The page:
Computer generated reconstruction of the basilica as it appeared under Augustus
|Location||Regione VIII Forum Romanum|
|Built in||179 BC|
|Built by/for||Marcus Fulvius Nobilior|
|Type of structure||Basilica|
The Basilica Aemilia (Italian: Basilica Emilia) was a civil basilica in the Roman Forum, in Rome, Italy. Today only the plan and some rebuilt elements can be seen. The Basilica was 100 meters (328 ft) long and about 30 meters (98 ft) wide. Along the sides were two orders of 16 arches, and it was accessed through one of three entrances.
The new basilica was built on a site of the 5th-century BC tabernae lanienae ("butcher shops") and later (4th century BC) the tabernae argentariae. The latter housed the city's bankers, and after a fire were renamed tabernae novae ("new shops"). The square had two facing rows of shops. A first basilica had been built behind the tabernae argentariae between 210 BC and 195-191 BC, date in which it is mentioned by Plautus. Archaeological studies have shown that this building comprised three naves paved with tuff from Monteverde, the back façade having a portico which opened to the Forum Piscatorium and the Macellum (the area later occupied by the Forum of Nerva).
The Basilica Fulvia-Aemilia
It was erected in 179 BC by censor Marcus Fulvius Nobilior with the name of Basilica Fulvia. After the latter's death, his colleague Marcus Aemilius Lepidus completed it, and it was frequently restored and redecorated by the members of the Aemilian gens, giving the basilica its current name.
The 78 BC consul, also called Marcus Aemilius Lepidus, embellished it with the clipei ("shields"). This intervention is recalled in a coin from 61 BC by his son, the trivumvir Marcus Aemilius Lepidus.
According to other scholars, however, the Basilica Aemilia formed a different edifice from the Basilica Fulvia.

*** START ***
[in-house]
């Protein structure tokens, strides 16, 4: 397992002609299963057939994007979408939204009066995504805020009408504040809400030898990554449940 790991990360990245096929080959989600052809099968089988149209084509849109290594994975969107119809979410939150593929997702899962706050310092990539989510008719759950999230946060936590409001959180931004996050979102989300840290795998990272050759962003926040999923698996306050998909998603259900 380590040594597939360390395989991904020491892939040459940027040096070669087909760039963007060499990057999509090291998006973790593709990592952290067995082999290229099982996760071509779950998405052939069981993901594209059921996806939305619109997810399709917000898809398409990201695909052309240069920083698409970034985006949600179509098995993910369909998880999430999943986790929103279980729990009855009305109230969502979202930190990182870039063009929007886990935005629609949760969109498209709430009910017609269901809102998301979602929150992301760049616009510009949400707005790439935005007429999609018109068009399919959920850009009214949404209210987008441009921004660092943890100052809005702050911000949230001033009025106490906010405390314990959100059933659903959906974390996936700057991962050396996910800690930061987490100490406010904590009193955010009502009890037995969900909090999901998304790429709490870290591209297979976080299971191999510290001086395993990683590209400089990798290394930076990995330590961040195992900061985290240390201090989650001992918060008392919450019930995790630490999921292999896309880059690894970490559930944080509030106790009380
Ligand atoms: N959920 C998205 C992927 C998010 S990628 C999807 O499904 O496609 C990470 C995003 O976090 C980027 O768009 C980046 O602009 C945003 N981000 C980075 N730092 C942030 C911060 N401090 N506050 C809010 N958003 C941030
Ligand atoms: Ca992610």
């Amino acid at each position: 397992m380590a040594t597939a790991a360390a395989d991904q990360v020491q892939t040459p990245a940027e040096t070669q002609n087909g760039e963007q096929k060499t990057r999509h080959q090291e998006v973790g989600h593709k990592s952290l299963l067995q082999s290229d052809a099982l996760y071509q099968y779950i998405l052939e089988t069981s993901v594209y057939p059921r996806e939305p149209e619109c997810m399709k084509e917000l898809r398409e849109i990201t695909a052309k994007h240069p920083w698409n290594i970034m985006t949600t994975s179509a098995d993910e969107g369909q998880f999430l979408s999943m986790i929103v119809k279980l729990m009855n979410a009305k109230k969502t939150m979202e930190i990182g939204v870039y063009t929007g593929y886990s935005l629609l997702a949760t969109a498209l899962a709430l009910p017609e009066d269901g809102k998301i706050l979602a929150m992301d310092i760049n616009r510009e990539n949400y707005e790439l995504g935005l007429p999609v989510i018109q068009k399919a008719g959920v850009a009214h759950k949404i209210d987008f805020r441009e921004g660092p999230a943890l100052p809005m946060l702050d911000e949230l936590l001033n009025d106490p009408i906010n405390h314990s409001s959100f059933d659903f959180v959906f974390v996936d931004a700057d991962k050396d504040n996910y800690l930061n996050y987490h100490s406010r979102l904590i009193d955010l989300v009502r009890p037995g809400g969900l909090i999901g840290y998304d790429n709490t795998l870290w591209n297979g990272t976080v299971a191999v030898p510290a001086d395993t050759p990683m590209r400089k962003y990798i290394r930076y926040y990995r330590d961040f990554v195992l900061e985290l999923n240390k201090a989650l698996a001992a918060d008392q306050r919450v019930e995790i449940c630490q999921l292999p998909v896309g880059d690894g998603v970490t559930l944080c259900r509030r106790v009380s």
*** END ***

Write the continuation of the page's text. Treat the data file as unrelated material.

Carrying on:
The Basilica Paulli
A new edifice in substitution of the Basilica Fulvia was begun in 55 BC by Lucius Aemilius Lepidus Paullus, and inaugurated by his son in 34 BC. This edifice had similar lines to the preceding one; however with a reduced length and a second nave in lieu of the back portico.
The columns in the central nave, in African marble, had Corinthian capitals and friezes with deeds from the history of Republican Rome. The columns in the second row were in cipolline marble and, finally, the external ones had Ionic capitals.
After a fire, Augustus in 14 BC heavily restored the edifice. In this occasion the tabernae which preceded it towards the Forum square and the portico were totally rebuilt. The latter was dedicated to the emperor's two grandsons (Porticus Gai et Luci): it had two orders of arcades with pilasters and Doric semi-columns. The two upper floors of the basilica were totally rebuilt. Over the upper order an attic was built, decorated with vegetable elements and statues of barbarians.
The basilica was restored again in 22 AD. On its two-hundredth anniversary, the Basilica Aemilia was considered by Pliny to be one of the most beautiful buildings in Rome. It was a place for business and, in the porticus of Gaius and Lucius (the grandsons of Augustus) fronting the Roman Forum, there were the Tabernae Novae (New Shops). The main hall or court (100 m long and 29.9 m deep) was located behind the shops.
The wooden roof, the Tabernae as well as the facade of the basilica were completely destroyed by fire when Rome was sacked by Alaric the Visigoth in 410 AD. On the colored marble floor one still can see the green stains of bronze coins from the early fifth century that melted in the fire. The basilica was rebuilt after the fire by adding a new floor while the central part of the front porch was replaced by a portico in c.420 with columns of pink granite on bases, much more dense than the pillars of the porch above (three of these columns were rebuilt after the excavations and are still on the east side toward the temple of Antoninus and Faustina). An earthquake in 847 caused the final collapse of the remaining structure. The remains were used as building material. Conspicuous remains of the basilica could still be seen in the Renaissance, they were however used for the Giraud-Torlonia Palace (also no longer existing).